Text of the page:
Survey: More Brits oppose option to change legal sex

Public opposition has grown to allowing those who claim to be the opposite sex to change their sex on their birth certificate.

The 2021 British Social Attitudes survey, which comprised 6,250 interviews with adults in Britain, found that opposition had risen from 24 per cent in 2019 to 39 per cent in 2021.

The shift in views follows increasing recognition of the long term effects of ‘sex changes’ particularly in relation to vulnerable young people and women’s safety.


In response to the question, “A person who is transgender should be able to have the sex recorded on their birth certificate changed if they want?”, support had also plummeted from 53 per cent in 2019 to 32 per cent in 2021.

When participants were asked about “attempts to give equal opportunities” to those who claim to be the opposite sex, 33 per cent said they had “gone too far”.

Sir John Curtice, Senior Research Fellow at the National Centre for Social Research, which published the survey, highlighted that the issue of changing legal sex has become more prominent in the media over the last few years.


The shift in opinion follows numerous high profile examples of the impact of radical transgender ideology in recent years.

In 2020, detransitioner Keira Bell brought legal action against NHS England’s Gender Identity Development Service, based at the Tavistock Centre in London, in an attempt to protect children from being prescribed experimental transgender drugs. The service is now set to close after an independent report found it was not fit for purpose.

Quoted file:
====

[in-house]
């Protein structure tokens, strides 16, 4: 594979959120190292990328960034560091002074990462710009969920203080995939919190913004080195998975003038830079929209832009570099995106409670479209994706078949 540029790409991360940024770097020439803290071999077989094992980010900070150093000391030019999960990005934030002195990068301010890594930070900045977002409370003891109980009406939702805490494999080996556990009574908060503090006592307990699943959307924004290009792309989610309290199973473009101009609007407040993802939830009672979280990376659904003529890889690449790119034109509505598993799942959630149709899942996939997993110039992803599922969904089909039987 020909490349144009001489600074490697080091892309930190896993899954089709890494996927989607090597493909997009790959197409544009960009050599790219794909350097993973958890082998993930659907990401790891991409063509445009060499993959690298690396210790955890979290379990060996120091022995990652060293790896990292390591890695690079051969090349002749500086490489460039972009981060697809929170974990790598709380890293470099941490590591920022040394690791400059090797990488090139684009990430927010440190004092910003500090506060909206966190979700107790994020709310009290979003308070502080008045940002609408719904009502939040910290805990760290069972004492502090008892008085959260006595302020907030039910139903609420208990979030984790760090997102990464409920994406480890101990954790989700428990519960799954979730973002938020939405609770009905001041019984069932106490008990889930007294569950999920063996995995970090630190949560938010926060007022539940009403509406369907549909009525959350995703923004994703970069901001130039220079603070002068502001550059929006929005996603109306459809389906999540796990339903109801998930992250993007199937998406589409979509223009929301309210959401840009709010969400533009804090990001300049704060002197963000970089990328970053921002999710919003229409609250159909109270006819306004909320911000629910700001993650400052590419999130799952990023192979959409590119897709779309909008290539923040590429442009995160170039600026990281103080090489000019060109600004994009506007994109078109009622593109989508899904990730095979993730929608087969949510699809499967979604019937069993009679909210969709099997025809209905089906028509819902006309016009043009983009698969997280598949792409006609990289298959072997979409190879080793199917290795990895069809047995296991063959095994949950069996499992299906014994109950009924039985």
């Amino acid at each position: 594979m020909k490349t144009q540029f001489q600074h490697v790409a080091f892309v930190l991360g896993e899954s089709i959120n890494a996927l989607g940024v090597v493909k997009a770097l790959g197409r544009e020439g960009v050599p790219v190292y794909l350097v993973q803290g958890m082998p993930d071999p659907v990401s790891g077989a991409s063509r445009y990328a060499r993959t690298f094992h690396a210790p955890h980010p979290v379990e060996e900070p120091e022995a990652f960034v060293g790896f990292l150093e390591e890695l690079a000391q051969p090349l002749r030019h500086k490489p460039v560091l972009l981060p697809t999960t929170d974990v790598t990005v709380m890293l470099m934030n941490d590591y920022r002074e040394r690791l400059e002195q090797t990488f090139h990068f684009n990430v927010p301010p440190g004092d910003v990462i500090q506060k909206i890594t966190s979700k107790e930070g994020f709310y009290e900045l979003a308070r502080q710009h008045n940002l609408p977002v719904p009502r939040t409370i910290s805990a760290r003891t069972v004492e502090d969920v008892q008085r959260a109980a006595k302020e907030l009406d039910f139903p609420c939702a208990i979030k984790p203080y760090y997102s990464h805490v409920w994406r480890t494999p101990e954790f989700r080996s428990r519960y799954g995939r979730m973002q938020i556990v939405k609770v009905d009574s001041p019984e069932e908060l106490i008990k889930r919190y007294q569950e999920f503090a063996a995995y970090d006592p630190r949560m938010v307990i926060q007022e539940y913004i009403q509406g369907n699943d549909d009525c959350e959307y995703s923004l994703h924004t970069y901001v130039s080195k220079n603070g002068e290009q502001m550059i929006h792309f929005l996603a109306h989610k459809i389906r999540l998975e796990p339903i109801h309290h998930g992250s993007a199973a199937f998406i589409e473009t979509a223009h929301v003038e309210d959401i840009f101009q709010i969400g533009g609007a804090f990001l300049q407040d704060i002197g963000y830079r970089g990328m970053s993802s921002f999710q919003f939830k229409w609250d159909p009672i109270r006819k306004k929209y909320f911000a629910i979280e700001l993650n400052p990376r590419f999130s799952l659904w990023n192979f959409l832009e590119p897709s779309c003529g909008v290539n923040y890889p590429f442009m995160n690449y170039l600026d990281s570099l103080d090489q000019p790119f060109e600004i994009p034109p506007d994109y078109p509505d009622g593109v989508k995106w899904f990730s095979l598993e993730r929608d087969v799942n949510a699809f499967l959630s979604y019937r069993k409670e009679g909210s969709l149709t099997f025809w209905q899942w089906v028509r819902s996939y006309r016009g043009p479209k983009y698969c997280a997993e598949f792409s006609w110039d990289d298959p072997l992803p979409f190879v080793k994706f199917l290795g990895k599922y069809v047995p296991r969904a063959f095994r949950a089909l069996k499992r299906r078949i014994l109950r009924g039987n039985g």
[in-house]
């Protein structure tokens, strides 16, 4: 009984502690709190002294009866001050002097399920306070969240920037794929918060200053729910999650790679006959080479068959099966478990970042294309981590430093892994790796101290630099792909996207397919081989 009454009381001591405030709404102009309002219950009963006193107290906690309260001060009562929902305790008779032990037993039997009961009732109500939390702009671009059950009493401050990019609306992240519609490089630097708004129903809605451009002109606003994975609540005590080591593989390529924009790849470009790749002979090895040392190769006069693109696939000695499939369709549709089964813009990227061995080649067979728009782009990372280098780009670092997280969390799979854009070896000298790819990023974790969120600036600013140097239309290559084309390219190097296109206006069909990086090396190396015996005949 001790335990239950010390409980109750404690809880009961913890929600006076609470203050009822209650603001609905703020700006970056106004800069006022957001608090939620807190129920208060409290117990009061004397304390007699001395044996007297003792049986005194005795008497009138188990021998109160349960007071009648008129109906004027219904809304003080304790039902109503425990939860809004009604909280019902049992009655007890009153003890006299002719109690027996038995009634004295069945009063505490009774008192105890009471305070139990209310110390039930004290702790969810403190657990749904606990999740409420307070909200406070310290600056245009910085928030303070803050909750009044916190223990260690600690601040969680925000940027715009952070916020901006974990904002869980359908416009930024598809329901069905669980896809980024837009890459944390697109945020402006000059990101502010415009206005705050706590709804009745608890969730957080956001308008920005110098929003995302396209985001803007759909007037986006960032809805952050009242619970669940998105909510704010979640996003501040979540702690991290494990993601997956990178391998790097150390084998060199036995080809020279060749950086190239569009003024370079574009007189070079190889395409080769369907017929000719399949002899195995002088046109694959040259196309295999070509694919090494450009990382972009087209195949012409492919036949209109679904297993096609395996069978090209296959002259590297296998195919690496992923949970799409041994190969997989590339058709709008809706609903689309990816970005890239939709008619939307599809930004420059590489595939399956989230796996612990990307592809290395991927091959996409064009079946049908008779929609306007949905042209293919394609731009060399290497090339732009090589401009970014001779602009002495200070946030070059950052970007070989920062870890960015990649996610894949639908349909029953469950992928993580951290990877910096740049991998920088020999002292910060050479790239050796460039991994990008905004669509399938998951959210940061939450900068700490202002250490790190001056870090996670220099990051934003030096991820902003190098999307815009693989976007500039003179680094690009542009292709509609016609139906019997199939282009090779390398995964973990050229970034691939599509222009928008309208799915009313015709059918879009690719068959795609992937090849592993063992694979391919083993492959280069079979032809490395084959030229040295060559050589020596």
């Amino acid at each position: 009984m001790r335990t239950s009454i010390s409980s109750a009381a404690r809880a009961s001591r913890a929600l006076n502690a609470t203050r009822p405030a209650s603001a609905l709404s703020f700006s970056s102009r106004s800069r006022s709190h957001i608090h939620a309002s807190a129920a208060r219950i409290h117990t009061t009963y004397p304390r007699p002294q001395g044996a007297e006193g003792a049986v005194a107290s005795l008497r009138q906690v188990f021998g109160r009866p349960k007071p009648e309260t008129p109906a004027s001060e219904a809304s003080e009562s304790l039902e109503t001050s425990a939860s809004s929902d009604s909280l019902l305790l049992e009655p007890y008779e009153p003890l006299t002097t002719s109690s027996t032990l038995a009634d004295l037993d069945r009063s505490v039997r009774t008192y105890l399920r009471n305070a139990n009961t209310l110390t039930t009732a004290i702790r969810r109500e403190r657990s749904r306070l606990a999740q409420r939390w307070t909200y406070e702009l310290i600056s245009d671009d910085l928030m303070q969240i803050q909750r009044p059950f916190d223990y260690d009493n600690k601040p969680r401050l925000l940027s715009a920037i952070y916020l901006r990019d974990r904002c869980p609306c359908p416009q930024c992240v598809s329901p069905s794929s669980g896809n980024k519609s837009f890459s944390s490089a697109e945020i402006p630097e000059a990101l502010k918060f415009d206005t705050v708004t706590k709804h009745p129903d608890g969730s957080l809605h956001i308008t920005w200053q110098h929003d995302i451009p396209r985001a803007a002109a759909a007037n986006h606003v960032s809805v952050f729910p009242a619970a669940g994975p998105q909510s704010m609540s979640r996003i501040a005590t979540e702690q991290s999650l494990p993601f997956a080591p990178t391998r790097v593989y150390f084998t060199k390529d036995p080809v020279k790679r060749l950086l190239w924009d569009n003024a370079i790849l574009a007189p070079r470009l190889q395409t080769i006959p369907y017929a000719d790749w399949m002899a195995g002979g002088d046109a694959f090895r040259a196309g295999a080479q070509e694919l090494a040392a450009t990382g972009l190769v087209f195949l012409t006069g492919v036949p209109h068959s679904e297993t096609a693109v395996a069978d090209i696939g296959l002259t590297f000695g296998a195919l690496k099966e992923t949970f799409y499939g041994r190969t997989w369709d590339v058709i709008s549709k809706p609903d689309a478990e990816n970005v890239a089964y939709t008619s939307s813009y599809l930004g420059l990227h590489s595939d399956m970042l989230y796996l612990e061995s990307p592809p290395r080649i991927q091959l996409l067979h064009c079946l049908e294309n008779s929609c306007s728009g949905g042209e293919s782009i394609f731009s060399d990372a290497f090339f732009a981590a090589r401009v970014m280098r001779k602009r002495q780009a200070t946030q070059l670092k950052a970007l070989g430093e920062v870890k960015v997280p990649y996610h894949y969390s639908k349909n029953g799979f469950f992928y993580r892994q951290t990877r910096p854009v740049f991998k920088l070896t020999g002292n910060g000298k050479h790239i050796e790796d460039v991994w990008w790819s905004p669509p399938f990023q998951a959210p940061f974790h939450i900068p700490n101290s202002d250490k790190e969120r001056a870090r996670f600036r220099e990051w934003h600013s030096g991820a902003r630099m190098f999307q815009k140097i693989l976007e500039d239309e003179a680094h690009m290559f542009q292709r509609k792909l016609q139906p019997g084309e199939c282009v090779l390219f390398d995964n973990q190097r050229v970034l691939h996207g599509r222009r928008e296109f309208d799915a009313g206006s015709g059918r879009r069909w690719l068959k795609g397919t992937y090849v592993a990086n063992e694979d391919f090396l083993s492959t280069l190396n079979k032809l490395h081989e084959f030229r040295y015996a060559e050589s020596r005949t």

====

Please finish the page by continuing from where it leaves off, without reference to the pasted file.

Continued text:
In 2021, JK Rowling revealed that she had “received so many death threats I could paper the house with them” from transgender activists wanting to intimidate her from speaking up for “women’s sex-based rights”. Earlier this year, an Employment Tribunal found that Maya Forstater had been subject to both “direct discrimination” and “victimisation” by her employer for defending the reality of biological sex.

In sport, international bodies for cycling, swimming, and rugby league have all recently strengthened rules to protect women from injury by male-bodied athletes after reviewing their transgender policies.


The survey comes as Westminster is seeking legal advice over the implications of the Scottish Government’s plans to allow people to self-identify their legal sex on the the rest of the UK.

If passed, the Gender Recognition Reform (Scotland) Bill would allow Scots as young as 16 to change their legal sex.

Following the announced closure of NHS England’s Gender Identity Development Service by next spring, campaigners have called for the Glasgow’s Sandyford gender clinic to also be shut down.

The Scottish Government has ordered the NHS Healthcare Improvement Scotland to report on the clinic by the end of next year, but detransitioner Sinead Watson said: “This should have happened years ago.”

Also see:


Serial male sex offender sentenced to women’s prison

Detransitioners suffered stigma from medics, Canadian study shows

Scot Govt will ‘hand men key to women’s rights’ under gender self-ID Bill

Related Resources